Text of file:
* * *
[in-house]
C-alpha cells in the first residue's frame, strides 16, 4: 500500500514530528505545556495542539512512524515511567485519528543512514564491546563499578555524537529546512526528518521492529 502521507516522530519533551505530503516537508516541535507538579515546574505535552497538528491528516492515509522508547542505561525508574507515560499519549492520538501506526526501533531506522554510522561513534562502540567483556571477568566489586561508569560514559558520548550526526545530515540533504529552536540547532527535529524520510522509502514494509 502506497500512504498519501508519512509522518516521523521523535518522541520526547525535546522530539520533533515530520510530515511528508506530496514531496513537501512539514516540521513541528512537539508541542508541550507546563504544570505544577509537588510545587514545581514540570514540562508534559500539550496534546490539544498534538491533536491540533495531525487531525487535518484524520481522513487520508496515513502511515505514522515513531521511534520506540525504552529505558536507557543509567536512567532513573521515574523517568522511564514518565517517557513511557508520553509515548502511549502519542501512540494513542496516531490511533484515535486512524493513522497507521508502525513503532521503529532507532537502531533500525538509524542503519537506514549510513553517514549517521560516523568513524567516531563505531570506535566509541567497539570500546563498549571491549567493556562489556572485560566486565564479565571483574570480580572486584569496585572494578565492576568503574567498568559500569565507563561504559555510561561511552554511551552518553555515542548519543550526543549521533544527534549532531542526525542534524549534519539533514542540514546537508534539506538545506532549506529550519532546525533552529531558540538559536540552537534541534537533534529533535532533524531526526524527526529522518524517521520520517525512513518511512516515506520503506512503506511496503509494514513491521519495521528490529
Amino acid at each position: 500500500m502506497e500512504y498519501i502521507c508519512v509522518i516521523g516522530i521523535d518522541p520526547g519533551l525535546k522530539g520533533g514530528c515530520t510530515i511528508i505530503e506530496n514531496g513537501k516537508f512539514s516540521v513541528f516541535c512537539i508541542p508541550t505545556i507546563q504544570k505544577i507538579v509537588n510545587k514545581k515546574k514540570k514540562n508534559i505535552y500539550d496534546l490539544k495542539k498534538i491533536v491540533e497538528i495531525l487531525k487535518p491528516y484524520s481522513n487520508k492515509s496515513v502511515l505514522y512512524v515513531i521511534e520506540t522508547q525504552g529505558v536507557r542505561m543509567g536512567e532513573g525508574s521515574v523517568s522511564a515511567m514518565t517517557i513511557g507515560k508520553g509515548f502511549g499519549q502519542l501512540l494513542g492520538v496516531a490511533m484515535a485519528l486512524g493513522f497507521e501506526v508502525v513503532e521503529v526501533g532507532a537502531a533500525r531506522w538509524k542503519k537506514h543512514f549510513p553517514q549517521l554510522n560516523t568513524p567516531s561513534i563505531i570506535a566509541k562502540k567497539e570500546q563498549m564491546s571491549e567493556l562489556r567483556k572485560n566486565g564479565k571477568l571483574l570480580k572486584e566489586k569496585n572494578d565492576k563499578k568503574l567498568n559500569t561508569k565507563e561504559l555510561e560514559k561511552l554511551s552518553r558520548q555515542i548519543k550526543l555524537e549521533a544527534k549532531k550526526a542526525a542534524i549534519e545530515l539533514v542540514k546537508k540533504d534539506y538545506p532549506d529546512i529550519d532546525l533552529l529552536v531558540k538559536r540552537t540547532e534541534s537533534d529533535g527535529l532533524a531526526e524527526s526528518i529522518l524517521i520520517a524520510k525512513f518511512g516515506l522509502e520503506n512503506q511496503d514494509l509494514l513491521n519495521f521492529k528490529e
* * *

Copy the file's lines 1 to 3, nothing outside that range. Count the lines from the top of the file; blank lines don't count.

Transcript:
[in-house]
C-alpha cells in the first residue's frame, strides 16, 4: 500500500514530528505545556495542539512512524515511567485519528543512514564491546563499578555524537529546512526528518521492529 502521507516522530519533551505530503516537508516541535507538579515546574505535552497538528491528516492515509522508547542505561525508574507515560499519549492520538501506526526501533531506522554510522561513534562502540567483556571477568566489586561508569560514559558520548550526526545530515540533504529552536540547532527535529524520510522509502514494509 502506497500512504498519501508519512509522518516521523521523535518522541520526547525535546522530539520533533515530520510530515511528508506530496514531496513537501512539514516540521513541528512537539508541542508541550507546563504544570505544577509537588510545587514545581514540570514540562508534559500539550496534546490539544498534538491533536491540533495531525487531525487535518484524520481522513487520508496515513502511515505514522515513531521511534520506540525504552529505558536507557543509567536512567532513573521515574523517568522511564514518565517517557513511557508520553509515548502511549502519542501512540494513542496516531490511533484515535486512524493513522497507521508502525513503532521503529532507532537502531533500525538509524542503519537506514549510513553517514549517521560516523568513524567516531563505531570506535566509541567497539570500546563498549571491549567493556562489556572485560566486565564479565571483574570480580572486584569496585572494578565492576568503574567498568559500569565507563561504559555510561561511552554511551552518553555515542548519543550526543549521533544527534549532531542526525542534524549534519539533514542540514546537508534539506538545506532549506529550519532546525533552529531558540538559536540552537534541534537533534529533535532533524531526526524527526529522518524517521520520517525512513518511512516515506520503506512503506511496503509494514513491521519495521528490529
Amino acid at each position: 500500500m502506497e500512504y498519501i502521507c508519512v509522518i516521523g516522530i521523535d518522541p520526547g519533551l525535546k522530539g520533533g514530528c515530520t510530515i511528508i505530503e506530496n514531496g513537501k516537508f512539514s516540521v513541528f516541535c512537539i508541542p508541550t505545556i507546563q504544570k505544577i507538579v509537588n510545587k514545581k515546574k514540570k514540562n508534559i505535552y500539550d496534546l490539544k495542539k498534538i491533536v491540533e497538528i495531525l487531525k487535518p491528516y484524520s481522513n487520508k492515509s496515513v502511515l505514522y512512524v515513531i521511534e520506540t522508547q525504552g529505558v536507557r542505561m543509567g536512567e532513573g525508574s521515574v523517568s522511564a515511567m514518565t517517557i513511557g507515560k508520553g509515548f502511549g499519549q502519542l501512540l494513542g492520538v496516531a490511533m484515535a485519528l486512524g493513522f497507521e501506526v508502525v513503532e521503529v526501533g532507532a537502531a533500525r531506522w538509524k542503519k537506514h543512514f549510513p553517514q549517521l554510522n560516523t568513524p567516531s561513534i563505531i570506535a566509541k562502540k567497539e570500546q563498549m564491546s571491549e567493556l562489556r567483556k572485560n566486565g564479565k571477568l571483574l570480580k572486584e566489586k569496585n572494578d565492576k563499578k568503574l567498568n559500569t561508569k565507563e561504559l555510561e560514559k561511552l554511551s552518553r558520548q555515542i548519543k550526543l555524537e549521533a544527534k549532531k550526526a542526525a542534524i549534519e545530515l539533514v542540514k546537508k540533504d534539506y538545506p532549506d529546512i529550519d532546525l533552529l529552536v531558540k538559536r540552537t540547532e534541534s537533534d529533535g527535529l532533524a531526526e524527526s526528518i529522518l524517521i520520517a524520510k525512513f518511512g516515506l522509502e520503506n512503506q511496503d514494509l509494514l513491521n519495521f521492529k528490529e